Review | Tanuki Justice
Wonderboy Bobi’s Tanuki Justice is an homage to the classic sidescrollers from years ago. Players will take control of a tanuki and take on dozens of feudal Japan-era enemies in this quick-paced adventure. To excel, players need to think fast, and act with absolute precision. Time is crucial, and it can also be your worst enemy.
Upon first glance, Tanuki Justice looks and sounds like it came out of the early era of gaming. Of course, that’s definitely not a bad thing. The addictive button mashing adrenaline felt from games like Super Mario and Street Fighter finds a new home in Tanuki Justice. Controls are simple, and easy to remember as your progress. As you jump from platform to platform while dodging attacks, smashing chests and collecting gems, you’ll have less than a second to make your next move.
Tanuki Justice’s aesthetics are reminiscent of arcade classics. The pixelated art combined with rhythmic background music is enough to trick you with a sense of nostalgia. It feels like an old classic, but it isn’t one. Attacks are straightforward and simple as you aim with the left joystick and tap Y to fire. When you gather enough magic in your meter, you can unleash an ultimate attack, wiping out multiple enemies in one shot. However, while your enemies can sustain multiple basic attacks from you, you’re left vulnerable, dying at a single touch. When you lose three of your tanuki lives, it’s game over.
This game is hard – accuracy and precision are not taken lightly and one wrong move can cost you the level. Still, that’s not what takes away from what would have been a perfect score. While gameplay is awesome, the environments and music immaculate, and the button-mashing adrenaline stops you from putting down your Switch, the tutorial served very little purpose in teaching players any game mechanics before they jumped into the game.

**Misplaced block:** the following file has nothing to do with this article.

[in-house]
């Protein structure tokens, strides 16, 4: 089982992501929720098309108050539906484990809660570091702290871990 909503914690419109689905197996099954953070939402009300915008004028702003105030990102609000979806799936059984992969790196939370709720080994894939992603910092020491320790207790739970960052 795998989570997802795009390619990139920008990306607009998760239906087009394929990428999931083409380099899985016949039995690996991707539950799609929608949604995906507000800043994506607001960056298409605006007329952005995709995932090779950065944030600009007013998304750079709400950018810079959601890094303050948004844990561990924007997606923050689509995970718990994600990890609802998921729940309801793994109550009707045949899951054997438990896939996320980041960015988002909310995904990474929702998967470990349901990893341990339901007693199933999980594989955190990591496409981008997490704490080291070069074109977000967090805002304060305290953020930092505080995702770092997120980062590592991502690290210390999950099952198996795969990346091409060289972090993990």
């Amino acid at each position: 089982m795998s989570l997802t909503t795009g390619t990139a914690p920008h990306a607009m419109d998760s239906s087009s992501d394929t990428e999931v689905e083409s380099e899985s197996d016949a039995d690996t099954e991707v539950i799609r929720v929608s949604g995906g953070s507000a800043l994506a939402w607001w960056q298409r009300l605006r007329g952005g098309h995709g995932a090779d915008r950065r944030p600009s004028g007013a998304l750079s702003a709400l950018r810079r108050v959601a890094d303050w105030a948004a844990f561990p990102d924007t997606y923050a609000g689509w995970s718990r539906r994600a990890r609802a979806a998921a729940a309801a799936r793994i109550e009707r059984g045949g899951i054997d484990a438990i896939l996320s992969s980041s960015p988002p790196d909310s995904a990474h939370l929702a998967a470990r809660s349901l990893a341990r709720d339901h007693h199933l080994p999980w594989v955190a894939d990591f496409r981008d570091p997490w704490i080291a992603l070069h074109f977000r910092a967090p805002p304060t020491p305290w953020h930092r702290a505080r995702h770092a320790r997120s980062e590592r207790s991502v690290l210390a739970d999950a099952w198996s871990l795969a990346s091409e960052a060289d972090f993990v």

After the intro to the game, players can choose the tutorial before they jump into any level. In most other games, the tutorial walks you through game mechanics, allowing you to practice the basics before progressing to using a new skill. However, the tutorial for Tanuki Justice is just a simple animation that shows you what to do. The game doesn’t let the player practice until they’re actually in the first stage. For newer gamers who aren’t sure what they’re getting themselves into, this feature can be unfriendly. Players will likely be left shocked and jarred because there’s no room for error when you’re learning the mechanics.
Tanuki Justice also offers a two player mode. While the “story” of the game doesn’t change, players can opt to have a friend join them for some intense couch co-op. Unfortunately, this doesn’t make the game any easier, but it’s still a fun challenge.
Overall, Tanuki Justice has been one of the most fun sidescrolling run & guns I’ve endured. Paired with a colorful pixel background and rhythmic synth music, on top of exciting gameplay, the false nostalgia brings me back to when I first started playing video games.
Final Score: 9 out of 10 Ninja Stars